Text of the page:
Volume One offers sophisticated insights into the nature of contemporary formations of diasporic life, internationalism, and hybrid identities. The volume asks bold questions around what it means to live in constantly shifting boundaries of nationality, identity, and citizenship. The type of methodological, discursive and experiential awareness promoted by this work helps us understand how millions of people face the challenge of living in a globalizing world; it also fosters a consciousness of how globalization itself functions differently in different environments.
Volume Two (see Volume 7 in Transgressions: Cultural Studies and Education) addresses additional and more nuanced questions around culture, race, sexuality, migration, displacement and resistance. It also explores certain epistemological and methodological fallacies regarding conventional articulations of nation-state, nationalism, and the local/global nexus. The volume seeks to answer questions such as: What are the meanings and connotations of ‘displacement’ in a rapidly globalizing world? What are some dilemmas and challenges around notions of cultural hybridity, linguistic diversity, and a sense of belonging? What is the meaning of home in diaspora and the meaning of diaspora at home?
Together, the volumes raise many topics that will be of immense interest to scholars across disciplines and general readers. While celebrating the increasing acknowledgment of difference and diversity in recent times, this work reminds us of the ongoing ramifications of dominant structures of inequality, relations of power, and issues of inclusion and exclusion. This work offers different ways of thinking, writing and talking about globalization and the processes that emerge from it.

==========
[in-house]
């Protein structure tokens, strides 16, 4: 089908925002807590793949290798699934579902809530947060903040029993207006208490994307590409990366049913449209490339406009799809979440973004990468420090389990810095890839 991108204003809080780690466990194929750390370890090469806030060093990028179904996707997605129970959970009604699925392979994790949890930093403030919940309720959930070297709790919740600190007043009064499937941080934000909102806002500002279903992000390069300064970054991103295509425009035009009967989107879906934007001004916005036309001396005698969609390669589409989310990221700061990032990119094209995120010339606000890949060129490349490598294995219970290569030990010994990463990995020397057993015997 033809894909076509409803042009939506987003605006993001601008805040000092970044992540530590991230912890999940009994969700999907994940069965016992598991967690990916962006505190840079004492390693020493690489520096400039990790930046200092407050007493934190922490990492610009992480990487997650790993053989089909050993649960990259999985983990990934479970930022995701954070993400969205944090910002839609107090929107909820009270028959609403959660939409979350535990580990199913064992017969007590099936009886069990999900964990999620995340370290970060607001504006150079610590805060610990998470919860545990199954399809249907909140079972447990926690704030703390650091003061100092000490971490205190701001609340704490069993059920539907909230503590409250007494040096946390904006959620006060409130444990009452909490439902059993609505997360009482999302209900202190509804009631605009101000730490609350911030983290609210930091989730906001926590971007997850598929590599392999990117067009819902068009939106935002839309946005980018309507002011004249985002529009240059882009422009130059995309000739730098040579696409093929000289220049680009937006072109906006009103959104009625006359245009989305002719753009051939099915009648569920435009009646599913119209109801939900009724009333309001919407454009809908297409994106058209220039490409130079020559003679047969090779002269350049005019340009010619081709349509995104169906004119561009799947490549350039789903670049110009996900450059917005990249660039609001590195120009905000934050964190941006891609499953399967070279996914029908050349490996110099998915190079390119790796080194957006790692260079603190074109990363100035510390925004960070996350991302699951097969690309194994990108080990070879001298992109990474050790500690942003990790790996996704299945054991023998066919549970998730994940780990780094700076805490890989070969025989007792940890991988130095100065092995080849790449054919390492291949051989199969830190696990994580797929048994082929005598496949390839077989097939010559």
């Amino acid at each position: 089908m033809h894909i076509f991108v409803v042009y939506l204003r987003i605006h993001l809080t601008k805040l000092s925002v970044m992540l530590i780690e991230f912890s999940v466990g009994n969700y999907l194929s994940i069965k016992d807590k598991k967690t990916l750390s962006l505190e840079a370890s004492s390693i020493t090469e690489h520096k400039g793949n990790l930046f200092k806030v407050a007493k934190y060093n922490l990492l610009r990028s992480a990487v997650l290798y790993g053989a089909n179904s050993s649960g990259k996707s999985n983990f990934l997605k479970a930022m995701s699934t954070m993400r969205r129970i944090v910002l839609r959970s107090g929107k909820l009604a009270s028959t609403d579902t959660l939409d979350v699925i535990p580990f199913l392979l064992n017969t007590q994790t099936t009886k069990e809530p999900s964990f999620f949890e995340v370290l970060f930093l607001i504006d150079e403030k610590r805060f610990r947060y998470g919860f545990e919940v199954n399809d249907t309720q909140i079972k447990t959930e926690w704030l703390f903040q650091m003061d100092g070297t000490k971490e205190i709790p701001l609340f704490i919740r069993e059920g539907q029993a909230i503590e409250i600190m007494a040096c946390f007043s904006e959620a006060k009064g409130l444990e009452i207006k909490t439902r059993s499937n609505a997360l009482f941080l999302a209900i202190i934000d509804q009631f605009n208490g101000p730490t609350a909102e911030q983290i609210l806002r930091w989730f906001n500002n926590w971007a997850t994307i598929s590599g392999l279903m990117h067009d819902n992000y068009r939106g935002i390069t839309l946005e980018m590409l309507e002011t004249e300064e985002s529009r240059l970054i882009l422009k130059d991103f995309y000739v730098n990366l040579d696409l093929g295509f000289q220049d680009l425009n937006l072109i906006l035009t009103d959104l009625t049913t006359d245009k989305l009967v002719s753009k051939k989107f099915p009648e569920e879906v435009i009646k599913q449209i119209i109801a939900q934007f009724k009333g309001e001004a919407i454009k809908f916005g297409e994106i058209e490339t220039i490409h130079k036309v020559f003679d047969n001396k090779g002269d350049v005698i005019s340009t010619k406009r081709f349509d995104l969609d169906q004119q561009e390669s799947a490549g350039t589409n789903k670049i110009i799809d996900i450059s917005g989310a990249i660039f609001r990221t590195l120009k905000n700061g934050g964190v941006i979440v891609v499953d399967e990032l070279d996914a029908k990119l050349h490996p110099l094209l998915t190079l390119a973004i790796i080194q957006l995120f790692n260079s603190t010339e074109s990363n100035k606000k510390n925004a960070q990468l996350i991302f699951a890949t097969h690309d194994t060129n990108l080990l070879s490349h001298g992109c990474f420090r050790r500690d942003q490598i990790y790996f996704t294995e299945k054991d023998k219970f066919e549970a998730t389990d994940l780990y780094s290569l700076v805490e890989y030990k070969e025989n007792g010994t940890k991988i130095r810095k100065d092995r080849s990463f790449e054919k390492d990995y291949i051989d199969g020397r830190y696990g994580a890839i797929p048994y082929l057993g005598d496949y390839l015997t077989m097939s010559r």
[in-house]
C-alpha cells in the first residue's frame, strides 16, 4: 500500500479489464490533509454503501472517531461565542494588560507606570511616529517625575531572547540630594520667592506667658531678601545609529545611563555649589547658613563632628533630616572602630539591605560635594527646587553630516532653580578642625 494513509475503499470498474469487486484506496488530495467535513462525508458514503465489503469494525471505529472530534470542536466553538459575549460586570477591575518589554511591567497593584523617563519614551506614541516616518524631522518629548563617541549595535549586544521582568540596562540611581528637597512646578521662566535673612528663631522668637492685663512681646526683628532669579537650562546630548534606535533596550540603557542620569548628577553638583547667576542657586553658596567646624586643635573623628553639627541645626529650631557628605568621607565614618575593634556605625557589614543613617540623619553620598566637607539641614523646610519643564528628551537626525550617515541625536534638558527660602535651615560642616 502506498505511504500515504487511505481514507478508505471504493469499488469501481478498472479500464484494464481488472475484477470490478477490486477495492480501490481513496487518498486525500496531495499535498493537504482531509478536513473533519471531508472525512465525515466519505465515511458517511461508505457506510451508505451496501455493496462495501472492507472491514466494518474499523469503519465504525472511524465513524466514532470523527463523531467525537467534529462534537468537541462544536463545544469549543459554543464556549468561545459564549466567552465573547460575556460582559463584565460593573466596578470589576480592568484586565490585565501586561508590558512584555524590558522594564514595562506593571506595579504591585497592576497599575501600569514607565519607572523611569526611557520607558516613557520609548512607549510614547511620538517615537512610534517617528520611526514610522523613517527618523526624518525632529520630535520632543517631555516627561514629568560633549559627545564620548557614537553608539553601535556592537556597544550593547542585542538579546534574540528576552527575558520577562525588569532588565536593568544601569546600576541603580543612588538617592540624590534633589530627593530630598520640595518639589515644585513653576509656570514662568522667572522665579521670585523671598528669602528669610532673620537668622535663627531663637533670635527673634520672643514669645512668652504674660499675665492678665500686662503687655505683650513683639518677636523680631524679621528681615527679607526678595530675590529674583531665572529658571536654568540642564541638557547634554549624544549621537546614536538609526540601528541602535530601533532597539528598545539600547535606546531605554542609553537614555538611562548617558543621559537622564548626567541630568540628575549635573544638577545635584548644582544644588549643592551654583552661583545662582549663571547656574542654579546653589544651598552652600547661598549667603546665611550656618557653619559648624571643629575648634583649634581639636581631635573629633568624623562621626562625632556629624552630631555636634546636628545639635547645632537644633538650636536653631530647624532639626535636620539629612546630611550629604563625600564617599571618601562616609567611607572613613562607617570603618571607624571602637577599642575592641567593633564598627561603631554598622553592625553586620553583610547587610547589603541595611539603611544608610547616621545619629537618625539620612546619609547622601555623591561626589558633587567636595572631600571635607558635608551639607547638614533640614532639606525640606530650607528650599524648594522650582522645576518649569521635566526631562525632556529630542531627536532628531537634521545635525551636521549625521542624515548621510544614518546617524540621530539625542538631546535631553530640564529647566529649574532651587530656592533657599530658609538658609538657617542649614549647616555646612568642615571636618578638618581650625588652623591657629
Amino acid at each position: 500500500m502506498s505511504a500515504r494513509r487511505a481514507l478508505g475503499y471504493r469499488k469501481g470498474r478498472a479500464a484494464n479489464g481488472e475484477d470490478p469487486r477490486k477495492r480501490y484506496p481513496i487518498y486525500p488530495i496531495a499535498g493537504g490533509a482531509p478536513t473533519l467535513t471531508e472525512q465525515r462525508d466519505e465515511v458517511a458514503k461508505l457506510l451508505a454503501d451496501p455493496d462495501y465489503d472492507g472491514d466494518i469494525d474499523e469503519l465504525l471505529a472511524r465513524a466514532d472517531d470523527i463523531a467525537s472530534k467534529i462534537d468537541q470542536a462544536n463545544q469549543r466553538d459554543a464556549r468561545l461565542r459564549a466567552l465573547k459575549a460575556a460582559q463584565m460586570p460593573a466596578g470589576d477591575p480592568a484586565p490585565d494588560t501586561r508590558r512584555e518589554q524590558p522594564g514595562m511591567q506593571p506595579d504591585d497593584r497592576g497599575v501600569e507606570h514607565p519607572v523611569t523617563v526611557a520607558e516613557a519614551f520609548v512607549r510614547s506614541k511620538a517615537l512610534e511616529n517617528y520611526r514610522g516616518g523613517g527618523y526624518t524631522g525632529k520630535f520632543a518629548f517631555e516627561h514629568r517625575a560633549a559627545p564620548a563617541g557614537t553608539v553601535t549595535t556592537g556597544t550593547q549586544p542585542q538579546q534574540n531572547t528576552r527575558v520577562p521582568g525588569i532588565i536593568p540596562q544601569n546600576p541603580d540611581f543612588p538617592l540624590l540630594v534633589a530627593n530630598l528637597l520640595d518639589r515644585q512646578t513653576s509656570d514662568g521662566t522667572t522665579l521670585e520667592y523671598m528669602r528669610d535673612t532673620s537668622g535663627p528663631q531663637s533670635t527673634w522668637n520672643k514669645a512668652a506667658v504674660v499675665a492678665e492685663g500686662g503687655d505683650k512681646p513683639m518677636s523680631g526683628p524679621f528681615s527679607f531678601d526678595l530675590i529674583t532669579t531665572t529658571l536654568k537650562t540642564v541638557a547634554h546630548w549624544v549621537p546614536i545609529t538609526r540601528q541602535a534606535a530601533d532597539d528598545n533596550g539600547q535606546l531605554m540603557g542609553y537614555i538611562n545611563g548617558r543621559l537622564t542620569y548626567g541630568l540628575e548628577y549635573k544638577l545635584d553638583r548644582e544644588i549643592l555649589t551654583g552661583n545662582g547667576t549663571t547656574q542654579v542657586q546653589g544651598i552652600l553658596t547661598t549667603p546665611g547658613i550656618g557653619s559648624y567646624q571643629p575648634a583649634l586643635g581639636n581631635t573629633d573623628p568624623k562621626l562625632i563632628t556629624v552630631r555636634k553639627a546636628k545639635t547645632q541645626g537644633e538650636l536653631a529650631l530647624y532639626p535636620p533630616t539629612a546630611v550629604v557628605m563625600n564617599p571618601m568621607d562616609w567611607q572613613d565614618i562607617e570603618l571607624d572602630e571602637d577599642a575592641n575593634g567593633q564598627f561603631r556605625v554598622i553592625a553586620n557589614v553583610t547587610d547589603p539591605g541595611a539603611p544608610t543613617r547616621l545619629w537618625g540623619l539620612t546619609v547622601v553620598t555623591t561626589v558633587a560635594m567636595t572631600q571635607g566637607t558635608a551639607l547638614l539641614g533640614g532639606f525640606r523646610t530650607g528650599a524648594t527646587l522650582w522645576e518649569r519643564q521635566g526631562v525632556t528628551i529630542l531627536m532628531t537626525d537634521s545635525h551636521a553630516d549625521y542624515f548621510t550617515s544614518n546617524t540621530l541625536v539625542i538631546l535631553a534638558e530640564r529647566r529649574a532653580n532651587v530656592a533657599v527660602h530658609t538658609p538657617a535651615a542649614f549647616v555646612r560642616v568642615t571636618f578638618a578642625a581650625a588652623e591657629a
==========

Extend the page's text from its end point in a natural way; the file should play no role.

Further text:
Diasporic Ruptures

Globality, Migrancy, and Expressions of Identity; Volume II

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Edited by Alireza Asgharzadeh, Erica Lawson, Keyleen U. Oka and Amar Wahab

Diasporic Ruptures: Globality, Migrancy, and Expressions of Identity lies at the intersections of various processes emerging from globalization: border-crossings, transnationalism, identity formations. Carefully selected and placed in two volumes, the essays here represent works of both well-seasoned scholars as well as emerging writers, academics and intellectuals. The volumes critically examine various manifestations of the trend now commonly known as globalization—manifestations that many diasporic communities, immigrants, and people from all walks of life experience. They also illuminate recent political, social, economic and technological developments that are taking place in a rapidly changing world.
Volume One (see Volume 6 in Transgressions: Cultural Studies and Education)offers sophisticated insights into the nature of contemporary formations of diasporic life, internationalism, and hybrid identities. The volume asks bold questions around what it means to live in constantly shifting boundaries of nationality, identity, and citizenship. The type of methodological, discursive and experiential awareness promoted by this work helps us understand how millions of people face the challenge of living in a globalizing world; it also fosters a consciousness of how globalization itself functions differently in different environments.